Many of us were waiting in line at an elevator for a tour of a multi-storeyed prison, which included a visit to an area where convicts were said to be held in “deep confinement.” Every few minutes a guard led a small group into the elevator and took them to one level or another, then returned for the next group.
When our turn came we went straight down to the lowest floor, passing several others along the way. As the door opened, the guard pointed at a stone arch and a stairwell leading to a region still further below, and said, “Once you get down those stairs, if you dare . . .” but his voice trailed off, and I felt a surge of fear tinged with curiosity of what we might see if we went there.
I assumed that the prisoners in deep confinement would be the most dangerous, psychopaths kept in cages like Hannibal Lector in Silence of the Lambs. Indeed, the level on which we had stopped was lined with cages all around, but other groups were already touring this area in what seemed a leisurely way, as if they had declined the guard’s challenge to go any deeper.
The elevator closed behind us, and we stepped timidly through the arch and began descending the steps. The stairwell was dimly lit and it took several sharp twists, but finally we reached a sign at the bottom landing: YOU ARE IN DEEP CONFINEMENT.
We had all felt some apprehension, but what met our eyes was a huge gymnasium where a thousand prisoners were sitting quietly — almost eerily — on risers surrounding the room, with some men and women even squatting on the floor beside us or leaning against the stone wall near the staircase. A few others jostled us on their way to look for seats (I instinctively groped for my wallet, afraid they’d steal it). One convict called me by name, and two men on the left looked at me curiously, as if faintly recognizing me, which only heightened my anxiety further. I smiled back bravely, but feared this crowd of inmates could attack us at any instant, or break into some riot of their own.
But the auditorium remained hushed. The whole throng seemed to be waiting for something to happen on the floor. And in another instant four prisoners were led out by an instructor who began putting them through a series of challenging and clearly unfamiliar aerobic exercises. The inmates on the risers watched their every move intently. Occasionally someone began talking aloud, but it took only a Shhh! from an officer to silence them.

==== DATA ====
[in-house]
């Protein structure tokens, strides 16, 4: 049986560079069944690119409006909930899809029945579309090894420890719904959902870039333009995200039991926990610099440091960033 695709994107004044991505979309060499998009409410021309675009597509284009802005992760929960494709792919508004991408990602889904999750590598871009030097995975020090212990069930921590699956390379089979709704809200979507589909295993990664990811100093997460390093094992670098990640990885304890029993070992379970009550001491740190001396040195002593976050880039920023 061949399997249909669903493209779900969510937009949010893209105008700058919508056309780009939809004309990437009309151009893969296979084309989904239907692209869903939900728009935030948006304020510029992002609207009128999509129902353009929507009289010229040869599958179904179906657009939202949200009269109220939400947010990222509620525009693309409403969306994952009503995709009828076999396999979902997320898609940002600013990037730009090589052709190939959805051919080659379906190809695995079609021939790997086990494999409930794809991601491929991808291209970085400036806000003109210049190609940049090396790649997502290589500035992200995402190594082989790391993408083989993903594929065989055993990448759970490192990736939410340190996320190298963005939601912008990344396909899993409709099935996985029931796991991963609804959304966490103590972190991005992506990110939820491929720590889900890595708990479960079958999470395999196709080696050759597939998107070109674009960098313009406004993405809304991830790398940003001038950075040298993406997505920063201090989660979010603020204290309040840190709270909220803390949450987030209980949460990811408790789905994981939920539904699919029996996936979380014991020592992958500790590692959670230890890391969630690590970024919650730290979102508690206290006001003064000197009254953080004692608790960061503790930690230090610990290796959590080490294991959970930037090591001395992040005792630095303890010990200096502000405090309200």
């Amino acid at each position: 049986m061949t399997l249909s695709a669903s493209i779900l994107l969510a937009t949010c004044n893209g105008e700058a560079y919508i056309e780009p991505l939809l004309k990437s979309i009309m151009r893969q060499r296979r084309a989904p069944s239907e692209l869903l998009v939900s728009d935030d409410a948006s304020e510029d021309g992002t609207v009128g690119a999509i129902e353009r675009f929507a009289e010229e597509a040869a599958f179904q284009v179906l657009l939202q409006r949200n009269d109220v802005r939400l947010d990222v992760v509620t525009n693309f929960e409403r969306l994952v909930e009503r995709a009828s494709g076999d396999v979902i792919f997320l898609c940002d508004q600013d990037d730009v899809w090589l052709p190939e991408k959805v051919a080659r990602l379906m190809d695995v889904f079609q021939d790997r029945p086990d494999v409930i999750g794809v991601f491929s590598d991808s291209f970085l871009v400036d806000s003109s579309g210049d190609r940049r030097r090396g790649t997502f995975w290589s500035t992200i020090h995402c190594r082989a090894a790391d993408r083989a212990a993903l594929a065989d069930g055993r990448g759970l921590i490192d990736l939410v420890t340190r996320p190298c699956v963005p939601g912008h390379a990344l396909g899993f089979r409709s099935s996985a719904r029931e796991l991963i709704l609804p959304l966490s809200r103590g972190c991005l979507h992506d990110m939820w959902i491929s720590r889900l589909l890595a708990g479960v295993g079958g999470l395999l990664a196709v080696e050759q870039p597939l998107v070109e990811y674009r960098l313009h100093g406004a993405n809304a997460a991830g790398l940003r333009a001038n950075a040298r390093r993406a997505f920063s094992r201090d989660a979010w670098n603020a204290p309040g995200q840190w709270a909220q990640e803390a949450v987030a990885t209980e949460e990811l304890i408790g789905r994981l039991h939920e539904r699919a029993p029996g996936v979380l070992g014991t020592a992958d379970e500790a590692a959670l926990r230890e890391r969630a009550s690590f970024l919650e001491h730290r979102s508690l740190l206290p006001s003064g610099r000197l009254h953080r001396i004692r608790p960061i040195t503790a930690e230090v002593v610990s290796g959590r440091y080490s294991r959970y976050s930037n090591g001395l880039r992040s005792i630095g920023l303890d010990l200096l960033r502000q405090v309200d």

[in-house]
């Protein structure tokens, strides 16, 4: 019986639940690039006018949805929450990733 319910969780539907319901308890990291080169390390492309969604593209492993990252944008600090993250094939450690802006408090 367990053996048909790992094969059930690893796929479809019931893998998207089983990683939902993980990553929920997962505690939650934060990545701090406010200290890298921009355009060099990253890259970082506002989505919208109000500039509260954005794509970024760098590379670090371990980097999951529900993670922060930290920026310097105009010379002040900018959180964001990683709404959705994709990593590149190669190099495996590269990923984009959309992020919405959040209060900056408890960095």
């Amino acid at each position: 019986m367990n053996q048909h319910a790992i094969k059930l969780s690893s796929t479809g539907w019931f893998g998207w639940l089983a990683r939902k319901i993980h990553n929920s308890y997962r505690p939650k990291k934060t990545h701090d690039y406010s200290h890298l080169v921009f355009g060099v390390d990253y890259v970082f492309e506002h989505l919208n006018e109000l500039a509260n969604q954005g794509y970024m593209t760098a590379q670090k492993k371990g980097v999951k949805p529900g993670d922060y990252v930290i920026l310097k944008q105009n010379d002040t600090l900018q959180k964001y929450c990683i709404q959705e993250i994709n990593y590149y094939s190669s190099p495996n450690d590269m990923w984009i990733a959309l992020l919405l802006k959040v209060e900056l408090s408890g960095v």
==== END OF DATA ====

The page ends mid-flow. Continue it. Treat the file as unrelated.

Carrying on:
One quarrel did break out — only briefly. The “instigator” appeared to be a man with a mental handicap, and another official simply led him away, gently and firmly, as if more of a social worker than a prison guard.
Yet the disquiet stayed with me through the remainder of the tour, and to the end of the dream. As I woke up, I was certain there must be hordes of seething energies down in the so-called “unconscious,” ready to erupt at any time and send my life into hell and bedlam.
I rose and went to the washroom, where suddenly, all unbidden, came this redemptive thought: These are the least of my brothers and sisters. They must be loved, every one of them. There is no other way. Then, as so often happens in waking from a dream, a song began playing in my head: Let there be peace on earth, and let it begin with me.
Later in the day I realized that the energies in deep confinement are petty criminals. They’re almost likeable, yet often enough may become culprits messing up our peace in the quotidian rounds of a life. The deepest things are the most common, and perhaps the trickiest to rehabilitate — these everyday fears and angers, jealousies and guilts, the very things that make us human in the first place.
But see how still that great assembly had learned to sit! How unlike a mob they were, how ready to watch the show and take a turn on the floor when their time came.
Ratzlaff is the author of three books of literary non-fiction published by Thistledown Press: The Crow Who Tampered With Time (2002), Backwater Mystic Blues (2006), and Bindy’s Moon (2015); and editor of Seeing it Through, an anthology of seniors’ writings published by READ Saskatoon. Formerly a minister, counsellor and university instructor, he now makes his living as a writer in Saskatoon.